So what exactly is the difference between a bison and a buffalo?
The answer . . .
Historians speculate that early European explorers used the term ‘buffalo’ as the name for the North American bison, as they were familiar with the species that existed in Africa (Cape Buffalo) and Asia (Water Buffalo). The terms buffalo and bison have been used interchangeably ever since that time.
Late summer is an important time for bison. It’s the season of rut, when the dominant bison bulls must re-establish their right to sire next year’s calves. There is much jousting between the bulls – and people going out on bikes with Teton Mountain Bike Tours are certainly getting an eye-ful!
Our Antelope Flats ride during this part of the year almost guarantees a buffalo sighting. The massive animal can be found in herds all over the area of Mormon Row where we bike, so guides and visitors need to be extra careful of their distance. In fact, we’ve had several occasions where the guide had to hitch a ride back to the van near trip-end so they could pick up TMBT guests and their bicycles. Only then could they safely drive through the bison lining the sides of the road!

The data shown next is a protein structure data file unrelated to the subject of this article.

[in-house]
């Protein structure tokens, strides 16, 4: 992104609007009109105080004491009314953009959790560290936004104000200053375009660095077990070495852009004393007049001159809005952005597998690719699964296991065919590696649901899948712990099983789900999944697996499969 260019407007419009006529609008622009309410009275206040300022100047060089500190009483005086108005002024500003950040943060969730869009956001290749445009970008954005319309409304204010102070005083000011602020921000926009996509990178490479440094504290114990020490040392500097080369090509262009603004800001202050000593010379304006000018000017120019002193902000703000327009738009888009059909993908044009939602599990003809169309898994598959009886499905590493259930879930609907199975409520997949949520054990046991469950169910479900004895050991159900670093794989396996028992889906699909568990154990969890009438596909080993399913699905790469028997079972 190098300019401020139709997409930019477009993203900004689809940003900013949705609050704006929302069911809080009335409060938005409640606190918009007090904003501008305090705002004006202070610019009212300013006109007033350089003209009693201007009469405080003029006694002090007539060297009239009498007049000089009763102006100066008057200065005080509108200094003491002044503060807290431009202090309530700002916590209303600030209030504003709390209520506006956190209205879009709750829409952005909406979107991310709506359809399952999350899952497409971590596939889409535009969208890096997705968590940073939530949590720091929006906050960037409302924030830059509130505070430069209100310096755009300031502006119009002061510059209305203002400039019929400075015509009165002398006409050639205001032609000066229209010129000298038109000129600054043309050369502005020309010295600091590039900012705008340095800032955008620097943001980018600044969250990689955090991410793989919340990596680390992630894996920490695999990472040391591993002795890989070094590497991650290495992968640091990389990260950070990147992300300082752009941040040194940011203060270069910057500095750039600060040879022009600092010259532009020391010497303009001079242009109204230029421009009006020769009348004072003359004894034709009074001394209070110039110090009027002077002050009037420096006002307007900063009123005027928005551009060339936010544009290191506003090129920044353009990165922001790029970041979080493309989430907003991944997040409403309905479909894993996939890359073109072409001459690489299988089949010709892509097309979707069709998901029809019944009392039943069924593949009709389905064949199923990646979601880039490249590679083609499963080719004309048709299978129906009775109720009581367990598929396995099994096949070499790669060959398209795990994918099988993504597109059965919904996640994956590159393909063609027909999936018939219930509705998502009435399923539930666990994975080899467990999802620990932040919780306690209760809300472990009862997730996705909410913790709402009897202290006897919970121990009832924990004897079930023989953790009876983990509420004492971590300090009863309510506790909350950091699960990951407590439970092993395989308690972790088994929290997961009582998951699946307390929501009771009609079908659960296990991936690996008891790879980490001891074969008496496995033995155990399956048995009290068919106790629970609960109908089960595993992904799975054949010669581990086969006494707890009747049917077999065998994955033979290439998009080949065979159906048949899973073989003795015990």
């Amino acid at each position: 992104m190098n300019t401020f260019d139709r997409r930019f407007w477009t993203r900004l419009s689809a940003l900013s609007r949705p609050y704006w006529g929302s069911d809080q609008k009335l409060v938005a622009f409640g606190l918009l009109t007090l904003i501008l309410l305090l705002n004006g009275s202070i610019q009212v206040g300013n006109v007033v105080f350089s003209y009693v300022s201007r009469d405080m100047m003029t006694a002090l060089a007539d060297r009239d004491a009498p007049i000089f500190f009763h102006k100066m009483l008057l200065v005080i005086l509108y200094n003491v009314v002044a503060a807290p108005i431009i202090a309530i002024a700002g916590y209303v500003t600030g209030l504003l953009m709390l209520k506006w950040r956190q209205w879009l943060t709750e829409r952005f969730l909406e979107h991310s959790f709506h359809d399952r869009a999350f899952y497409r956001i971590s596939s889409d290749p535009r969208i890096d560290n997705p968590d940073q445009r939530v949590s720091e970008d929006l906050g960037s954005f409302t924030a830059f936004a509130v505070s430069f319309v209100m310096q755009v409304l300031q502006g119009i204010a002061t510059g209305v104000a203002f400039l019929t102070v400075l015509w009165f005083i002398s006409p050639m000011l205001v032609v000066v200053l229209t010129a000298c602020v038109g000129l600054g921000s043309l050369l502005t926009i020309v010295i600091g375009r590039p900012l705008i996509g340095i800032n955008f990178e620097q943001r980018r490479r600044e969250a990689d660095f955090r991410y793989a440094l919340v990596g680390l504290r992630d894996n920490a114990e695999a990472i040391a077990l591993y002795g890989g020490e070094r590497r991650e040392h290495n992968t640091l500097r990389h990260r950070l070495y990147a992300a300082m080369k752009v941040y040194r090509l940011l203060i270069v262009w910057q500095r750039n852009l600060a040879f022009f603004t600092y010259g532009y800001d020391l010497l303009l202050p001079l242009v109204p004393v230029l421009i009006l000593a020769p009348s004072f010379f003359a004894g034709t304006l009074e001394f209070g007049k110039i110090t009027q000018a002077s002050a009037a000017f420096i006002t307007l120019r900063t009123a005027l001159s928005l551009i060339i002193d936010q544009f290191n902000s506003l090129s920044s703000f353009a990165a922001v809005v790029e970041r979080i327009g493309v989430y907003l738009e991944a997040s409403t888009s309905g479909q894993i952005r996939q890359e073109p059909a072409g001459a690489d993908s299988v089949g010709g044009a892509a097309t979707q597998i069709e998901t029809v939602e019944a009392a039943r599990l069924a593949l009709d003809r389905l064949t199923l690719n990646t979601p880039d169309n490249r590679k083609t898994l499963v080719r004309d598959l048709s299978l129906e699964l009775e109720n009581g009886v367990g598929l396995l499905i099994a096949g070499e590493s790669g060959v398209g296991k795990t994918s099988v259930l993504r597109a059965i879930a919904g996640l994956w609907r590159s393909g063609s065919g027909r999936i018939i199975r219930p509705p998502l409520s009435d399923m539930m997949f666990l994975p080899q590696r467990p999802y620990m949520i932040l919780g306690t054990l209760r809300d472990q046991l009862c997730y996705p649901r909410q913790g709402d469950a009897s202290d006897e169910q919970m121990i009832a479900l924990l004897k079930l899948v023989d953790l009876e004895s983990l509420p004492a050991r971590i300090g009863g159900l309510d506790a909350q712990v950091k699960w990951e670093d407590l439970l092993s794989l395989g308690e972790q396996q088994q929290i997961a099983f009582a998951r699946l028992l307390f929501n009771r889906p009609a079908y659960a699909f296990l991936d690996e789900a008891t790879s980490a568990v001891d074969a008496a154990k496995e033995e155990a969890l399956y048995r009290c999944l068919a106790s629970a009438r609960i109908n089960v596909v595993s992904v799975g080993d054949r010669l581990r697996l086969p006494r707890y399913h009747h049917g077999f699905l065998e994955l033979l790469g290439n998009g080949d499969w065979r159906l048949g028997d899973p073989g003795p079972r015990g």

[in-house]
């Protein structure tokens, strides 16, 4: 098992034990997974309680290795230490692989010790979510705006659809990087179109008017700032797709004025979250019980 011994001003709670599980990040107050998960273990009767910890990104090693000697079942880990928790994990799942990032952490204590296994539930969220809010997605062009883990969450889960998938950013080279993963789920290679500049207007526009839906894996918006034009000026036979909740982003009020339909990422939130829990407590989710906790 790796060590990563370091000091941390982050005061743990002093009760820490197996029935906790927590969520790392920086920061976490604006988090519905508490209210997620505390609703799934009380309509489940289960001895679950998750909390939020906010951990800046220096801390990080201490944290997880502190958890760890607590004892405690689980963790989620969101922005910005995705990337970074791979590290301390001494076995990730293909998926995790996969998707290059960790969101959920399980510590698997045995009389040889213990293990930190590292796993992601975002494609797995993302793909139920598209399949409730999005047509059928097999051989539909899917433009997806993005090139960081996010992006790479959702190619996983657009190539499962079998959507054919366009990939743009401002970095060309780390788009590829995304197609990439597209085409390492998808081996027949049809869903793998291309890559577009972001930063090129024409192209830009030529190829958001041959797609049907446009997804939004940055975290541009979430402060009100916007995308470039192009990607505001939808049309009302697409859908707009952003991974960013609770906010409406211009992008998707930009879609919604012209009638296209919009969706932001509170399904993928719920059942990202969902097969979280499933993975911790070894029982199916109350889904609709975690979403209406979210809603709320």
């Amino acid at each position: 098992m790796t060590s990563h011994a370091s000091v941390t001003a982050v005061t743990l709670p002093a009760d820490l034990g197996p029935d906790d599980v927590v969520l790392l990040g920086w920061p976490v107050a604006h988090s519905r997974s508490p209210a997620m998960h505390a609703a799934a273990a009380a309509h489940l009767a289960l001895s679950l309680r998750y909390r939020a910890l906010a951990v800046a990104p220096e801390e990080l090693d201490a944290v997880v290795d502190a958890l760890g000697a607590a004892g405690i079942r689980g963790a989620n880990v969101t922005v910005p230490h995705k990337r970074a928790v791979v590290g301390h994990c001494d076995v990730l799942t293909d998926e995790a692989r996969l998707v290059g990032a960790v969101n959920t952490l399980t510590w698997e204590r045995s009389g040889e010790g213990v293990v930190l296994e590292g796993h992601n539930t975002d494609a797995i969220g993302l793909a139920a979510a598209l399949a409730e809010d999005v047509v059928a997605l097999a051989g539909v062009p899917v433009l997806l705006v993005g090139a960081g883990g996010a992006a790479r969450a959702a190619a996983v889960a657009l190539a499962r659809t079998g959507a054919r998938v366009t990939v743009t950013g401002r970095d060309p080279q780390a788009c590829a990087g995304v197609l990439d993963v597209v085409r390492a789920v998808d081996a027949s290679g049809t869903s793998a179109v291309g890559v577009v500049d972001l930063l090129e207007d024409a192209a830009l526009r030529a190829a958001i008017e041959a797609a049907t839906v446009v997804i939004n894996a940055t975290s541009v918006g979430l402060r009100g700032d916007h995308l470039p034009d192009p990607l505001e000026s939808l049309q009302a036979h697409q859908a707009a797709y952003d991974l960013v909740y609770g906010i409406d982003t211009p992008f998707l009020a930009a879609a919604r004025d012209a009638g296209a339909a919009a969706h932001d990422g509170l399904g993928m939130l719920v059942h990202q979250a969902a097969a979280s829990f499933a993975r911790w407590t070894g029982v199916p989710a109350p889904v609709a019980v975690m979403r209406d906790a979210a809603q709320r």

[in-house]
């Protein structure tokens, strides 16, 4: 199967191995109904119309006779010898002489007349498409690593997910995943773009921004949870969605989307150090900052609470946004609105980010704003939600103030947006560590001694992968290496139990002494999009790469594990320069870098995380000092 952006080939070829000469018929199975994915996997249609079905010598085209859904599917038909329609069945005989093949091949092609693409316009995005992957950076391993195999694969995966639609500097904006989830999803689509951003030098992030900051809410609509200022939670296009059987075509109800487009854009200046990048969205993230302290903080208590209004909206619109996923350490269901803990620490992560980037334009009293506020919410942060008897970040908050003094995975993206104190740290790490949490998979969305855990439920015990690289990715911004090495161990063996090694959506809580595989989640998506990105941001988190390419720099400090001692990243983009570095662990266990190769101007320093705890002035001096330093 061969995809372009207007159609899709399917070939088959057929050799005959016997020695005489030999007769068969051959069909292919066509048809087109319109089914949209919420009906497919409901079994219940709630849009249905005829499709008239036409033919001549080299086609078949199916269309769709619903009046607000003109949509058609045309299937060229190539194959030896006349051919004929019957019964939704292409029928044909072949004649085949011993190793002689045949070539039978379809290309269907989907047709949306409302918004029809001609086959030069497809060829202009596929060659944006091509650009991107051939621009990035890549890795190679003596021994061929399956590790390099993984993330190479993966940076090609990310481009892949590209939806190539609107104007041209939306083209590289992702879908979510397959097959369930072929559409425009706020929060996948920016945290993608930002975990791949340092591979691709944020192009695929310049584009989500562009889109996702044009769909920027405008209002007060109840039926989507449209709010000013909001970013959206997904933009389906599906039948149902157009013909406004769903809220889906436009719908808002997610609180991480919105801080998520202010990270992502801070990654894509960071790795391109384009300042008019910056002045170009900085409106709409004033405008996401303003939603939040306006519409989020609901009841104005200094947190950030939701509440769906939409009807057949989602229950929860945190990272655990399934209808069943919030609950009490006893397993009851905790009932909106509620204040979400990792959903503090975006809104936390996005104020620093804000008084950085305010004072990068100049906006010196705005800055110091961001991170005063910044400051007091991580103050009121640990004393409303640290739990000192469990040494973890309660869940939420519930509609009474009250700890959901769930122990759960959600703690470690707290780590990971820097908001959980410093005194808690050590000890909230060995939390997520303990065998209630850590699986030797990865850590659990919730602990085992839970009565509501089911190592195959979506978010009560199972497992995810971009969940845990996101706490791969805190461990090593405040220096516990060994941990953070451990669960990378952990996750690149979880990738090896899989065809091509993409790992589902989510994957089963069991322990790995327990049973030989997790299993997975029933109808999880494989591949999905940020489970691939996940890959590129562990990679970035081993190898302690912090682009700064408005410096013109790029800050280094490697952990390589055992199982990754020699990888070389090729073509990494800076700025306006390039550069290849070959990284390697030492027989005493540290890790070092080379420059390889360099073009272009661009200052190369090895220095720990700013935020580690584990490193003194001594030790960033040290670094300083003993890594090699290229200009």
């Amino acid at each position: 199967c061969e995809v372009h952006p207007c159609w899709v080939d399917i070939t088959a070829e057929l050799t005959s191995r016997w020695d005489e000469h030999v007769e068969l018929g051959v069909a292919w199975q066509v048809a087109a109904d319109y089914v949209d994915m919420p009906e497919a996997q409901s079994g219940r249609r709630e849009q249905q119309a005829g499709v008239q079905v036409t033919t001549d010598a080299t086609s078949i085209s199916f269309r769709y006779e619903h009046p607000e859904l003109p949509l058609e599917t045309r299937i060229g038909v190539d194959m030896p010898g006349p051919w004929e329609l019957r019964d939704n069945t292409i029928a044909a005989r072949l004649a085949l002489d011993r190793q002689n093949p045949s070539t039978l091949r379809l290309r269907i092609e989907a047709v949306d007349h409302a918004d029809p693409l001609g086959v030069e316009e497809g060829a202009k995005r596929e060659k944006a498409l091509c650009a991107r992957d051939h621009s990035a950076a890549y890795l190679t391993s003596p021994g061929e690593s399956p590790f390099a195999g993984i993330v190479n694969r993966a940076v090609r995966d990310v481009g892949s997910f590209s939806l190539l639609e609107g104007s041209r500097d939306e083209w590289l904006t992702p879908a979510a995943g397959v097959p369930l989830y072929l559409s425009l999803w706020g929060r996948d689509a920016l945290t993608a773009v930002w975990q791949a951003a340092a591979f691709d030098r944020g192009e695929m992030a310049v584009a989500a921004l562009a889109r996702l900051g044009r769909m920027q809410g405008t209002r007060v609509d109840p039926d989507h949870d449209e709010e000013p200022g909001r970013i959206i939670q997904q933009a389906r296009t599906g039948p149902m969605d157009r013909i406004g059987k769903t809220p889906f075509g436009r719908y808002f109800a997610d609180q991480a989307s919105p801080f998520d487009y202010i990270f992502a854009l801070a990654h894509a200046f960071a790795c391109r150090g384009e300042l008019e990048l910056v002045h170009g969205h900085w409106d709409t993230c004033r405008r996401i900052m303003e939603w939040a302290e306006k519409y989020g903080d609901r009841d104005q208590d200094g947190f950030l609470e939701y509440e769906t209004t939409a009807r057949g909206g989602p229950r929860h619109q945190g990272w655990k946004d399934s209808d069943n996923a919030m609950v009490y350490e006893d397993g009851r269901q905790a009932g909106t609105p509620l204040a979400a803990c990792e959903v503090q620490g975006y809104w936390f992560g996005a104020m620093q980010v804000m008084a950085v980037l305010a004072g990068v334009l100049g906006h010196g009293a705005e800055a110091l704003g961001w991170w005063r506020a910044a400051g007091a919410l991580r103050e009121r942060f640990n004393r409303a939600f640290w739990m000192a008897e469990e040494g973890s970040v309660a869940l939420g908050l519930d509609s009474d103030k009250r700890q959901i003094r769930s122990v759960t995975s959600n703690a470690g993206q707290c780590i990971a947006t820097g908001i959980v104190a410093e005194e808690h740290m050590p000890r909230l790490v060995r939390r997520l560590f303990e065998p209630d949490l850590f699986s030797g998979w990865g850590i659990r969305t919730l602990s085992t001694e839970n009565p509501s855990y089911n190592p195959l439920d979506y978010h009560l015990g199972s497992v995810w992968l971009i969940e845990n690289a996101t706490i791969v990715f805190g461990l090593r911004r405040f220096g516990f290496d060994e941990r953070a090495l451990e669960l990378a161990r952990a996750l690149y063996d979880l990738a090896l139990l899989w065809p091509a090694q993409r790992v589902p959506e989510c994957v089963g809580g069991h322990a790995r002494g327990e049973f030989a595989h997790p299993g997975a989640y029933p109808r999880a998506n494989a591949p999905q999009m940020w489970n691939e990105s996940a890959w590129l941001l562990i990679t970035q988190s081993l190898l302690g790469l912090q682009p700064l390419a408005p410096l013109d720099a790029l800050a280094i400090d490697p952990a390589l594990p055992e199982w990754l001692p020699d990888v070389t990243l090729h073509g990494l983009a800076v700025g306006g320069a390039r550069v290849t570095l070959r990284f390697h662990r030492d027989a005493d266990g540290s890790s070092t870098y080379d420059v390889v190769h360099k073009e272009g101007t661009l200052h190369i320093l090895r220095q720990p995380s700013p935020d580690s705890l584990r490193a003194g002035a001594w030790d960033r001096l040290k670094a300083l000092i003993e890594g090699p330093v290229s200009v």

Fighting among bulls during the rut can be fierce and their challenging roars echo across the grasslands. Buffalo are more aggressive and can be more dangerous during this time – and unfortunately, people are sometimes more concerned about getting the perfect picture! Just imagine how you would feel if someone in a compact car going about 30 miles an hour hit you. It is somewhat equivalent, however bison have horns!
In the late 1800s, buffalo were nearly exterminated by men. Today, they are no longer endangered and combined herds in the United States are estimated at approximately 80,000 animals.
Check out the “bashing bison” video put out by Animal Planet on YouTube!